The pandemic has kickstarted growth in many nascent industries. For instance, video conferencing has had an unprecedented boost. Likewise, biotech stocks have exploded. And finally, virtual healthcare has seen a huge increase. Few companies have benefited more from that than Teladoc (NYSE:TDOC). With health now more important than ever, demand for the company’s services boomed. So did TDOC stock.
At one point in early August, Teladoc closed at just under $250. It’s been in an extended dip since then, but has still posted impressive growth for 2020. After a relatively flat 2019, investors this year have been rewarded with triple-digits.
The question becomes this, though: can the company keep up that growth in a post-pandemic world?
A Pandemic-Boosted TDOC Stock Price
Virtual healthcare (or telemedicine) found itself in the spotlight in 2020. With the pandemic raging, no one wanted to be in a waiting room at the doctor’s office. As such, TDOC saw a dramatic increase in demand for its services.
According to figures published by the New York Times, during the first peak of the pandemic in March and April, “nearly $4 billion was billed nationally” for telemedical services. In comparison, during the same two months in 2019, the amount billed was less than $60 million.
What’s more, even its third quarter ending Sept. 30 — after the first wave of the pandemic had ended and the summer had brought some relief — Teladoc still reported revenue up 109% year-over-year (YOY).
With those sort of increases, it’s no wonder TDOC stock is up 134% year-to-date (YTD) in 2020.
Telemedicine Has Proved Its Value
However, despite the numbers, those who see telemedicine as the future are going may have to temper their enthusiasm. This remote shift has been necessary and it has also proven that the tech works. But when we return to normal, visits to the doctor will return, too.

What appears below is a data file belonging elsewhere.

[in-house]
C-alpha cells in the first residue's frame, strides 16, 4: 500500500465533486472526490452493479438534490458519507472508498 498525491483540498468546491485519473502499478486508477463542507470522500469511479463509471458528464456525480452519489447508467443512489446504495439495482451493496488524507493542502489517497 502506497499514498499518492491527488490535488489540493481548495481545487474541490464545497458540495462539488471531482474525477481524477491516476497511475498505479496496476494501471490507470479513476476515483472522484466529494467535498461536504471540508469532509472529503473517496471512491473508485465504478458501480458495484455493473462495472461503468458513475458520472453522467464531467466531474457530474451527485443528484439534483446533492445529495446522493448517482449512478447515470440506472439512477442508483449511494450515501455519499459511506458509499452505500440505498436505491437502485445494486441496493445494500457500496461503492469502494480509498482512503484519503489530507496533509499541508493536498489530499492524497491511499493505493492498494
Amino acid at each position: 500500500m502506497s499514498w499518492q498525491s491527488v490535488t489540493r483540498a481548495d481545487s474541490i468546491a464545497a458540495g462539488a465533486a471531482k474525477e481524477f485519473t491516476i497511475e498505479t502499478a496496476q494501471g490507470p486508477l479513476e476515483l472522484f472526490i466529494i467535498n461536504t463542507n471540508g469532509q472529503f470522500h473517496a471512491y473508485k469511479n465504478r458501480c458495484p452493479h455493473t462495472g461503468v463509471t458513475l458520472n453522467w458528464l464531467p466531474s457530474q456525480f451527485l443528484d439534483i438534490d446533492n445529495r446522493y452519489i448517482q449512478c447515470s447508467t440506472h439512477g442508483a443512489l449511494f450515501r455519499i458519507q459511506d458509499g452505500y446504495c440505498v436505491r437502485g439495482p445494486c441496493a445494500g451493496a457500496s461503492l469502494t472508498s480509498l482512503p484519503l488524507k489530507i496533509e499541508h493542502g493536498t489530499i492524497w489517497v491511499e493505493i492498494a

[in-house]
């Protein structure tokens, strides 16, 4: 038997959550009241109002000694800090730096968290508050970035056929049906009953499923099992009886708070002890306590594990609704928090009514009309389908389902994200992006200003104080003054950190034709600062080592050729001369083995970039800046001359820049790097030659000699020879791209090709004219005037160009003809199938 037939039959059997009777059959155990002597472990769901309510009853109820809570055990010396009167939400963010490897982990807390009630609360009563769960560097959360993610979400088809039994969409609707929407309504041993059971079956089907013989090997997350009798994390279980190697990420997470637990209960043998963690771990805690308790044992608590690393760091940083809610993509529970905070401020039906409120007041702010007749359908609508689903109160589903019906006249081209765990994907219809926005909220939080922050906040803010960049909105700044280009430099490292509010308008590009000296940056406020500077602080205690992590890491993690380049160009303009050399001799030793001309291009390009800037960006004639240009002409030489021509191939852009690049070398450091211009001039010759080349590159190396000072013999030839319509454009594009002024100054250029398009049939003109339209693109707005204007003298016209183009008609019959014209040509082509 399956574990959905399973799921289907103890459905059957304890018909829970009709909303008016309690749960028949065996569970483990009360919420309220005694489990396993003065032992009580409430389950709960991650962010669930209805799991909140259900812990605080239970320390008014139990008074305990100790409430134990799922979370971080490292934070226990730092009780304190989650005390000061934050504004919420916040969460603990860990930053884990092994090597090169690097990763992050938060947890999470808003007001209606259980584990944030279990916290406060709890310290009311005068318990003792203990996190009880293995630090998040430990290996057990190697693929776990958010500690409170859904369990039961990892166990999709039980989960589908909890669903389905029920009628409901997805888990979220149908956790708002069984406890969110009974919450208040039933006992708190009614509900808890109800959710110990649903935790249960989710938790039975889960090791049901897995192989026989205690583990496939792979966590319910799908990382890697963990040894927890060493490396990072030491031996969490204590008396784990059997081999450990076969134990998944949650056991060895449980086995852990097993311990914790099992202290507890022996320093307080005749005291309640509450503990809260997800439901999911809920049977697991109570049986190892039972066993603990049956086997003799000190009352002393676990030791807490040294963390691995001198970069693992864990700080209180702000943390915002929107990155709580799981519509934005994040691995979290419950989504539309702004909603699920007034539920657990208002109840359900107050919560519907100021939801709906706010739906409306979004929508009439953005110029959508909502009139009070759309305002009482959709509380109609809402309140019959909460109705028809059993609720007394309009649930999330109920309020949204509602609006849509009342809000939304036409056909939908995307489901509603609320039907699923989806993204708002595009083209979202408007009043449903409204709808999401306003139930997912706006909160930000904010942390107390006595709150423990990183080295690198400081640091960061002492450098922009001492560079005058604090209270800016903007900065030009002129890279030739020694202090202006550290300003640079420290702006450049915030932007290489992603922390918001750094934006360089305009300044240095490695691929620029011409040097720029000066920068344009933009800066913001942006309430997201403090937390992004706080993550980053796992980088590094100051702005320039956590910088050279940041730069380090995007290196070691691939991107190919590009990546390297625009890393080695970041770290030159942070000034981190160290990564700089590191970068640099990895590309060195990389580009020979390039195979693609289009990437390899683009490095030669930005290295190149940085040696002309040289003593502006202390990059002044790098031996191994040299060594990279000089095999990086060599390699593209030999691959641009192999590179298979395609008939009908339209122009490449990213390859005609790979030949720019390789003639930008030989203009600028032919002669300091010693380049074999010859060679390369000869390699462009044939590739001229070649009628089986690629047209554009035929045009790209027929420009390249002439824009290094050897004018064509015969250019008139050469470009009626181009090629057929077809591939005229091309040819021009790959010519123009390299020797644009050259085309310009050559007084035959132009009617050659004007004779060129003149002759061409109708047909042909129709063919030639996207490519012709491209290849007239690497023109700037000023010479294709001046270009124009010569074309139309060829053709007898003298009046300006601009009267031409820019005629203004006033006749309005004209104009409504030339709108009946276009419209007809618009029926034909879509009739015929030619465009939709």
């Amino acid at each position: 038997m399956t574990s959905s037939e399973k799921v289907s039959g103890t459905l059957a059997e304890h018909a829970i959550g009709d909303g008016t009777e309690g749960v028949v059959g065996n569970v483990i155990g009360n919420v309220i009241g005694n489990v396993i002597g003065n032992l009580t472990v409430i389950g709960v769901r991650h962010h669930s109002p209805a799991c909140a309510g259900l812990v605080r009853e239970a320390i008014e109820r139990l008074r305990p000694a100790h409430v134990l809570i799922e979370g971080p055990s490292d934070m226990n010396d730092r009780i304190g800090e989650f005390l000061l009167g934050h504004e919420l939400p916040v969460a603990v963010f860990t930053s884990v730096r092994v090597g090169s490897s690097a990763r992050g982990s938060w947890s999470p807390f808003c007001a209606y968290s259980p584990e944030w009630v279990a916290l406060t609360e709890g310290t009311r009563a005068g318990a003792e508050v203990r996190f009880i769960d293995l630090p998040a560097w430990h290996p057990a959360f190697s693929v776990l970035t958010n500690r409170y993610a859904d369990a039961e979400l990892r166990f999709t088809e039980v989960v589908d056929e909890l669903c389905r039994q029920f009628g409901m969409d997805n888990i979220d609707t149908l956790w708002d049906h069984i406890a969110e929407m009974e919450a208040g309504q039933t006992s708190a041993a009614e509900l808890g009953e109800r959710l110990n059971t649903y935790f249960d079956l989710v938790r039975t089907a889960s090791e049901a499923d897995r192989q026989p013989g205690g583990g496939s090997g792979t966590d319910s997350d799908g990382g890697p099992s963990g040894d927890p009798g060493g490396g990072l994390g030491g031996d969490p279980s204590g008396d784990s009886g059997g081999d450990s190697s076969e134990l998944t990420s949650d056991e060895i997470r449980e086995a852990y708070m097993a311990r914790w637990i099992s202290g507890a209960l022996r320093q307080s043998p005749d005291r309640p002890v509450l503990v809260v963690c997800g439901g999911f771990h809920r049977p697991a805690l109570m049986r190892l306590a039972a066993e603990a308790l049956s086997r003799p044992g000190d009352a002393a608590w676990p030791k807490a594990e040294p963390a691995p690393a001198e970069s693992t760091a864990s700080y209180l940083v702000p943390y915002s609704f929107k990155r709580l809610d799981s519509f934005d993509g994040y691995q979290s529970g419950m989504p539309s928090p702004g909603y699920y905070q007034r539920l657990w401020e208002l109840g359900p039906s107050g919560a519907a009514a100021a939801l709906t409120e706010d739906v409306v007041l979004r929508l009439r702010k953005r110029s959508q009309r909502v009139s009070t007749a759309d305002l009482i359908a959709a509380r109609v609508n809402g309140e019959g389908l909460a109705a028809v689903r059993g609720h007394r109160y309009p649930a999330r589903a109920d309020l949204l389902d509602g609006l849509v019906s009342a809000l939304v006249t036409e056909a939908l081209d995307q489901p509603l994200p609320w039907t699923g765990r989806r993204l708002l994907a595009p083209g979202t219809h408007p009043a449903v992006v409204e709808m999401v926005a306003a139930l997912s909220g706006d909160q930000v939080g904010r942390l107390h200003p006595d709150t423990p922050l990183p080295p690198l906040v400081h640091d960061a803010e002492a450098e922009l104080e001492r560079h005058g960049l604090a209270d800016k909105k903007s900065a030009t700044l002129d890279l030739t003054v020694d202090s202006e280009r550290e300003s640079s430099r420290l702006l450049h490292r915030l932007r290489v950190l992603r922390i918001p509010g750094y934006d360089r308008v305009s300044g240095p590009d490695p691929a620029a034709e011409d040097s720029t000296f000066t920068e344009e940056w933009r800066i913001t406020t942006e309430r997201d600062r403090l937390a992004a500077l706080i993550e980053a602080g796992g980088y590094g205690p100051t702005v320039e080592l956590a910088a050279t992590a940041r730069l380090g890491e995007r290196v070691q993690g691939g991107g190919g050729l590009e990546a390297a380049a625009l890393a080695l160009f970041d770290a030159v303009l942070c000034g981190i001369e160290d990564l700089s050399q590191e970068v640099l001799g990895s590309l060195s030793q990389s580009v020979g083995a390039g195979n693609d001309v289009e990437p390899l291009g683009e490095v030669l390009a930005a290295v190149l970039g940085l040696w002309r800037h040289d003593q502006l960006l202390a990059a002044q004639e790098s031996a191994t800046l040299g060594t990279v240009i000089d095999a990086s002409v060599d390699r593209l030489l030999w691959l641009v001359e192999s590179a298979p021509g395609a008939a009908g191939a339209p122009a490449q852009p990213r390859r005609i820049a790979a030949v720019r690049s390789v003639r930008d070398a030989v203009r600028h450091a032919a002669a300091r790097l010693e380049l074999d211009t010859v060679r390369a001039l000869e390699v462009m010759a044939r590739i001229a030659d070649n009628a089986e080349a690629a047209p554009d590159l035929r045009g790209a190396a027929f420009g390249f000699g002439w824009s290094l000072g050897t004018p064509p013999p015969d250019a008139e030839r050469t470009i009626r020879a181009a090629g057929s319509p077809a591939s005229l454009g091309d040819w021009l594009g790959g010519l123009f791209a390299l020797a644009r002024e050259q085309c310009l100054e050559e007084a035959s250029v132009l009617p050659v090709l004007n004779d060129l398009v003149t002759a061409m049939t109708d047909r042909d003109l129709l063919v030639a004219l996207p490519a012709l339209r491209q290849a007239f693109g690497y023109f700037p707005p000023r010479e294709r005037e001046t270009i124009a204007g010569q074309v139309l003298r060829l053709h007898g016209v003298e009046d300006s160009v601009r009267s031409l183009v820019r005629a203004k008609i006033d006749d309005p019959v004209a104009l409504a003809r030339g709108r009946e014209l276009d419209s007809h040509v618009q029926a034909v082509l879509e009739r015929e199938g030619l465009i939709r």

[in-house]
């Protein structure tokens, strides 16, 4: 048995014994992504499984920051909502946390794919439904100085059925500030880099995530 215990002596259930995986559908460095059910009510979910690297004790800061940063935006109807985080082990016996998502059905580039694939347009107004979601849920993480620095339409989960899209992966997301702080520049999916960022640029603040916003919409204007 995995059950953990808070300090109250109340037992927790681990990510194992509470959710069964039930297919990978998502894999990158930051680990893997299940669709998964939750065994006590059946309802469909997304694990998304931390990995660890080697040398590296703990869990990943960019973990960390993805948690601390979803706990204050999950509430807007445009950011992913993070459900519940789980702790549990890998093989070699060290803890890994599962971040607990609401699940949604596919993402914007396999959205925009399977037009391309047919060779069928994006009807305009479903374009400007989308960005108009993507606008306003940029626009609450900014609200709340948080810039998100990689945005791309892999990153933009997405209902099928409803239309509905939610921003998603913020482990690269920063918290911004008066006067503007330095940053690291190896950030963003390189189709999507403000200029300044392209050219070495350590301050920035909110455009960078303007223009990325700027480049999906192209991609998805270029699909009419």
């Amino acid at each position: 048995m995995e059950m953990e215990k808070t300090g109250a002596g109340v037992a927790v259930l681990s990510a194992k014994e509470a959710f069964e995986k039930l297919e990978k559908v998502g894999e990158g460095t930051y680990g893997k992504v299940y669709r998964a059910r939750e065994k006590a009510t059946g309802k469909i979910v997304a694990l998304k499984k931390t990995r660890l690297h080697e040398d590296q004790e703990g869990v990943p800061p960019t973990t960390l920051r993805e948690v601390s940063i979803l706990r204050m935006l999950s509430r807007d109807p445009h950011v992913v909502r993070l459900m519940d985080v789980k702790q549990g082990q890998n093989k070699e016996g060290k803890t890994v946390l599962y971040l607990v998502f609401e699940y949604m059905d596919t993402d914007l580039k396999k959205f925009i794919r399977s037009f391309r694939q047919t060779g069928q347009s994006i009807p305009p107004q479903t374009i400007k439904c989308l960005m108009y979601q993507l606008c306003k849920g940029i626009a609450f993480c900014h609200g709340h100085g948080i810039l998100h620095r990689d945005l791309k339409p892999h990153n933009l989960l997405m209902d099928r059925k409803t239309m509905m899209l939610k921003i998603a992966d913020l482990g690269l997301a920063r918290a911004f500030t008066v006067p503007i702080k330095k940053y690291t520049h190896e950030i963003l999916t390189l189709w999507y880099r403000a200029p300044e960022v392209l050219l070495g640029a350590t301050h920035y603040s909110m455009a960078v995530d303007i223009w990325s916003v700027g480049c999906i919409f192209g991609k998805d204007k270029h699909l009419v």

Additionally, our experiences this year have exposed some of the weaknesses of the remote approach. For instance, not all patients have access to technology. Also, not all patients are tech-savvy enough to work it, despite companies’ best efforts to simplify the process.
Health insurers also have concerns. For one, there have been disputes over how much doctors should charge for remote appointments. On top of that, both insurers and the medical community are worried about what gets missed in a virtual exam — like blood pressure checks, for example.
However, what this situation has shown us is that telemedicine can play a role in healthcare moving forward — not as a replacement for in-person visits, but as a complement. Telehealth even has potential for use in rural locations, where there are fewer doctors and longer distances to travel.
Kathryn Hird is a professor and dean for the School of Medicine at Australia’s Notre Dame University. In an interview on the post-pandemic future of telemedicine, she suggests:
“We might have a hybrid situation in the future where you have face-to-face consultations for those who need it and telehealth for follow-ups and specific cases.”
So, the pandemic doesn’t mean that virtual medicine will replace in-person visits. But it has definitely accelerated the adoption of telemedicine, too. That should add fuel to this company’s journey toward profitability as well as keep TDOC stock humming.
Currently, TDOC stock gets an “A” rating in Portfolio Grader. It’s not yet profitable, but this is a company in growth mode with $1.2 billion in cash and cash equivalents. Its recent merger has also made the company an even bigger player in the digital health space.
Right now, The Wall Street Journal is tracking 29 investment analysts who cover Teladoc Health. They give TDOC stock a consensus Overweight rating, with an average price target of $243.31. That represents a healthy 24% upside.
So, the pandemic has kickstarted Teladoc Health in a way that nothing else could. And the company has taken full advantage of the opportunity. As such, look for Teladoc to continue expanding its presence and growth trajectory.
On the date of publication, neither Louis Navellier nor the InvestorPlace Research Staff member primarily responsible for this article held (either directly or indirectly) any positions in the securities mentioned in this article.
Louis Navellier had an unconventional start, as a grad student who accidentally built a market-beating stock system —with returns rivaling even Warren Buffett. In his latest feat, Louis discovered the “Master Key” to profiting from the biggest tech revolution of this (or any) generation.